Teaches Design as Pathway Out of Poverty American Resilience

Bay Area Non-Profit Teaches Design as Pathway Out of Poverty

Follow your art.

The Inneract Project became a sparkle in Maurice Woods’ eye when he was given an assignment in his graduate class at the University of Seattle to use design to ‘change the world’. A vision came immediately to Woods – free design programs for underserved kids.

That vision became The Inneract Project, a San Francisco non-profit getting kids from marginalized communities excited about creating. Design is not only a channel for creativity but can also become a lucrative career.

The program has three main offerings – the Youth Design Academy, an 8-week course for middle schoolers; Learning Labs, which offers workshops, lectures, and studio tours for middle and high school students; and Designed, a docu-series about designers.


Photo: The Inneract Project


Facebook and Autodesk have partnered with Inneract to make their programs even more robust, which Woods says is just what the program needs. He wants the model to eventually go nationwide.

“We just haven’t had the resources to be able to dig as deep as we want to dig. It takes time and outreach,” Woods told TechCrunch. “Kids, parents, and administrators don’t really understand what design is entirely and how it fits in terms of not just an educational standpoint, but career standpoint,” Woods told TechCrunch.

Woods believes using cultural context is important for the program. For instance, inner-city kids often have an affinity for sports, so Woods once asked the students to design basketball tees and merchandise as a way to introduce design in a way that felt familiar.

“We want to always have this focus on underserved youth and communities and always have this focus on advocacy where we’re not only just teaching them but we’re actually going to where these communities are and learning about them, and asking them questions, and developing a program that’s important to them, and evolving this ecosystem of people all over the nation who are interested in giving back and who have these skills, and want to see kids succeed and get into design and tech fields,” Woods told TechCrunch.

It’s a win-win for the tech world, Facebook Head of Design, Luke Woods, told TechCrunch. “We all get better results when designers come together with unique perspectives.”


Photo: The Center for Innovative Justice and Technology.

Coco pixar animation American Resilience

Pixar’s Coco Performs Rare Feat For Hollywood, Intelligently Portrays Non-White Culture in Film

This calls for a celebration!

Pixar’s latest film Coco follows the misadventures of a musically-inclined boy who gets stuck in the land of the dead during Mexico’s celebration of Dia de los Muertos. There, he meets his great-great-grandfather, a talented musician himself, and embarks on a journey of self-discovery amid colorful, Mexican holiday-themed imagery.

The film is a hit among critics and fans, and for good reason: it’s not just cleverly written and thoughtfully told, but culturally appropriate to boot. Coco portrays a culture that is authentic and nuanced, a collaboration by people of many backgrounds and talents.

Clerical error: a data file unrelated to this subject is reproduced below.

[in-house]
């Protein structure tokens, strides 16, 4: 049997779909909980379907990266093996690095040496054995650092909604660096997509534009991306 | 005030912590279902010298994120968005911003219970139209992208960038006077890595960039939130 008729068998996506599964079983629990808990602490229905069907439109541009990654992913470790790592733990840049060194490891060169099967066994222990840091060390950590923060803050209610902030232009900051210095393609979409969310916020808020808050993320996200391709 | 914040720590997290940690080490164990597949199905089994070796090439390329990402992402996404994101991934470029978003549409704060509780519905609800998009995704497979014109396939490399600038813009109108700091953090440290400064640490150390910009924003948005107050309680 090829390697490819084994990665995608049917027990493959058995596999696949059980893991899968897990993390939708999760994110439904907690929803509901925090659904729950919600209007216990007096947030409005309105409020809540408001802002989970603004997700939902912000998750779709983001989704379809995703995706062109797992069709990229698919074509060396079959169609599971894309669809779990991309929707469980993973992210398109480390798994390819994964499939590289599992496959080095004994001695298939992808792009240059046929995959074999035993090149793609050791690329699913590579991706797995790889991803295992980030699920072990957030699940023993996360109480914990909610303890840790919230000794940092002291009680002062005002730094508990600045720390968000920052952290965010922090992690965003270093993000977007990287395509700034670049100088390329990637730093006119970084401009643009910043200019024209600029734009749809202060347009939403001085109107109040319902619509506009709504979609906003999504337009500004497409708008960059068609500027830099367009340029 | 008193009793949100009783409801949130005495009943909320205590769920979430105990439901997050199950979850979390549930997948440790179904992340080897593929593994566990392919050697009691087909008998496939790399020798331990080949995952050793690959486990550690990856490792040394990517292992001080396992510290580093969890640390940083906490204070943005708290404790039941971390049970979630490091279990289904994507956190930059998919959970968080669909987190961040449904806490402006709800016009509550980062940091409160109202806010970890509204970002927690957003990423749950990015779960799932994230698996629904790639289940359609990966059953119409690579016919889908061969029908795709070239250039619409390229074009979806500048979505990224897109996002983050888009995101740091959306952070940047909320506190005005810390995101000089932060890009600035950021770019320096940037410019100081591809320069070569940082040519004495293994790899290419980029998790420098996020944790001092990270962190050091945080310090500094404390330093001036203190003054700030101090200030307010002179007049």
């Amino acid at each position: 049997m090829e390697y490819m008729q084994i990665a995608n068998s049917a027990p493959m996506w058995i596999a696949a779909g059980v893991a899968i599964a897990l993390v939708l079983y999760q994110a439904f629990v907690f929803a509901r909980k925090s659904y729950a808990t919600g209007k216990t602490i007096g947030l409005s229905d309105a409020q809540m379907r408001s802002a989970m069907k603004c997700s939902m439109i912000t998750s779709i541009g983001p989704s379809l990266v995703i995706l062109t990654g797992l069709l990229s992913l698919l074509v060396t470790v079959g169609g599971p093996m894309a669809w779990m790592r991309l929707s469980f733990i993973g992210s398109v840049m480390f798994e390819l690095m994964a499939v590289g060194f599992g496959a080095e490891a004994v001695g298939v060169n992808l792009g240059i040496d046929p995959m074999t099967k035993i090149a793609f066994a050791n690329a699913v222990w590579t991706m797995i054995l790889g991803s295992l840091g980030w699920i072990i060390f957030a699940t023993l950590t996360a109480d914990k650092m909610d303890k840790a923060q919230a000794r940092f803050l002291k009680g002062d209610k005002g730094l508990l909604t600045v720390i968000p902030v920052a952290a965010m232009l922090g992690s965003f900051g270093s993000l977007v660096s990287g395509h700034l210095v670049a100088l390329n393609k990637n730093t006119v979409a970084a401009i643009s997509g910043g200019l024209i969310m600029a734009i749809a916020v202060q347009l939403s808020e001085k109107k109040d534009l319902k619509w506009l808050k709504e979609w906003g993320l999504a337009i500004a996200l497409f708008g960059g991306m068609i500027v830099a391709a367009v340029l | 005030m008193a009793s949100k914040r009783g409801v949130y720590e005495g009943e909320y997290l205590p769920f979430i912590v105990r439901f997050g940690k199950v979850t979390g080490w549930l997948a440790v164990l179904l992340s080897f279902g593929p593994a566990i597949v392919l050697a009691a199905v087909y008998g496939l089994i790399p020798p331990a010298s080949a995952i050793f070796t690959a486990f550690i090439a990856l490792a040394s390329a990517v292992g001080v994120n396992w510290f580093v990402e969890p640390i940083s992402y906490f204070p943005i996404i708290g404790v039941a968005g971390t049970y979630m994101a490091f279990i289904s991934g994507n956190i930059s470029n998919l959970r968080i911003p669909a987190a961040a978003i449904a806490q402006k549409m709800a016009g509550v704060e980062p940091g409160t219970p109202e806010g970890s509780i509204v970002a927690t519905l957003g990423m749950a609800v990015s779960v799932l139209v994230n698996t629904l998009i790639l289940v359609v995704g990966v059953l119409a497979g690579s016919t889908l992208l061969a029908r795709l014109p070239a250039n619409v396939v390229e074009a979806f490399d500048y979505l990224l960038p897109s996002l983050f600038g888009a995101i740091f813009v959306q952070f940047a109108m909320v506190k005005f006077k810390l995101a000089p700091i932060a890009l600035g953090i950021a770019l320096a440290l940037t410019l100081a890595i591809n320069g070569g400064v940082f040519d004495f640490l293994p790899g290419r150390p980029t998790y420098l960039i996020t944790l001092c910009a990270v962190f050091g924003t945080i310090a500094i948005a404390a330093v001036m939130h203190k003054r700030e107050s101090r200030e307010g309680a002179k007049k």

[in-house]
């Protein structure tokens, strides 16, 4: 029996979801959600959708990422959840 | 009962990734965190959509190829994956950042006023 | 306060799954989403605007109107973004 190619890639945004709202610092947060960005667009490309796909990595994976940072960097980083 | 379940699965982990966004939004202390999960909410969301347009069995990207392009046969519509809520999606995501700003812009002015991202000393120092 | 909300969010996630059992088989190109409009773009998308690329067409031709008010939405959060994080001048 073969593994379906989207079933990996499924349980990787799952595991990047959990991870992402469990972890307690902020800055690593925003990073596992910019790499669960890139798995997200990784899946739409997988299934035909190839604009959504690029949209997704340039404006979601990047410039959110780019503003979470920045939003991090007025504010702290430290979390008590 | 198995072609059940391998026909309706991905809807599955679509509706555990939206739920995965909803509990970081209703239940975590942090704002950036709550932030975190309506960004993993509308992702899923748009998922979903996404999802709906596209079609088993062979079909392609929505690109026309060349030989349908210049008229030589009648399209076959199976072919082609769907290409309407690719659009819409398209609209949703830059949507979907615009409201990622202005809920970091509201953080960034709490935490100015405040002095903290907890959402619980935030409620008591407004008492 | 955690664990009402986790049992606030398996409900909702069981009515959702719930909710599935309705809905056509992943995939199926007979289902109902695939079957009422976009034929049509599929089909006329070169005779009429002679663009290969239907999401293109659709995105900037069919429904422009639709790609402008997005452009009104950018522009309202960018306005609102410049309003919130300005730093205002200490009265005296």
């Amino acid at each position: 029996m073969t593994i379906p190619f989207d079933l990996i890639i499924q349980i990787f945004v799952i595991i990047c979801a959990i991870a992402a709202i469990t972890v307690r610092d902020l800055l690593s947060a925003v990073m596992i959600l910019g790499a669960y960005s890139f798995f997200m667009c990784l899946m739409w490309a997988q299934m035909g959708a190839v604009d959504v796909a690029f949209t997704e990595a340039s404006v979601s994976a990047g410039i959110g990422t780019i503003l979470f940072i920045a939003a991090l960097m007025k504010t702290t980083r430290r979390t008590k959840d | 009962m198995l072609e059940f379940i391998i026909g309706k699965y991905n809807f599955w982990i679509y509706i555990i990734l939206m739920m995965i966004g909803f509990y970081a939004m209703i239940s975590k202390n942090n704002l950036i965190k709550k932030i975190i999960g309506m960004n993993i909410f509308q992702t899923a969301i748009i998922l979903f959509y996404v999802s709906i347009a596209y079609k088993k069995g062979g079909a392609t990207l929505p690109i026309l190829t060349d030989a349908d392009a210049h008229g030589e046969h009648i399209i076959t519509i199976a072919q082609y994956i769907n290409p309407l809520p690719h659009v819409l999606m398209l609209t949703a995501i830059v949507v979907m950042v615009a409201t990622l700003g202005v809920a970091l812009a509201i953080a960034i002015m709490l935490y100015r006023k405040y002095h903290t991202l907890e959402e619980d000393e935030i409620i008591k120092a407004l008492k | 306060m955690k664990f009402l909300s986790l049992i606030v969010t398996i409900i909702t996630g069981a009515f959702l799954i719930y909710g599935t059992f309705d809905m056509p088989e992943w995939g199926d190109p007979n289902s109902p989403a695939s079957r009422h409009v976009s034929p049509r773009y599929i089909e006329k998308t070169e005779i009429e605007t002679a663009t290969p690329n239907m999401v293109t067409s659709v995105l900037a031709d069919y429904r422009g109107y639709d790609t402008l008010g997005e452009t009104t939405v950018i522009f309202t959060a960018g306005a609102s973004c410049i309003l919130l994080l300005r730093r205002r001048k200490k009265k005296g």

One of the film’s directors, Lee Unkrich – a filmmaker from Cleveland, Ohio responsible for Toy Story 2 – knew he needed to acknowledge his own inescapable biases and cultural blind spots if Coco was to be a true success. He was worried Mexicans would find his ‘outsider’ portrayal of their culture unacceptable and realized this was a film that had to literally transcend borders.

“I’m not Latino myself, so I knew this was going to be a huge responsibility on my shoulders to tell this story authentically and respectfully. From the very beginning that was paramount,” Unkrich told NPR’s Latino Voices. “There was a lot of adjustment along the way when people would talk about their abuelas (…) And that slowly shaped the story and slowly brought it to this more truthful place.”


Anderson (producer), Lee Unkrich (co-director) Adrian Molina (co-director
Left to right: Darla K. Anderson (producer), Lee Unkrich (co-director) Adrian Molina (co-director).


Unkrich asked for immense amounts of input from both cultural experts and friends, like Adrian Molina. Molina, a Mexican-American, wrote, unprompted, a scene for Unkrich to use in Coco. Unkrich was so impressed by the script that he brought Molina on as co-director.

“I couldn’t let this film not exist. I wanted so badly for it to happen,” Molina told Latino Voices.

The team left the confines of Pixar and traveled to rural areas outside of Oaxaca, spending days with families that became the inspiration for the film’s own family. They visited cobblers, mezcal distillers, mole chefs, and Papel Picado makers to understand their connections to family and Dia de los Muertos.

The film – like many who went to see it – is bilingual, dancing effortlessly between English and Spanish. And there are elements of Coco that anyone can identify with – family, life passions, and the care-free spirit of just being a kid.

“We’re just honored and grateful that we can bring something positive and hopeful into the world that can maybe do its own small part to dissolve and erode some of the barriers that there are between us,” Unkrich told the New York Times.

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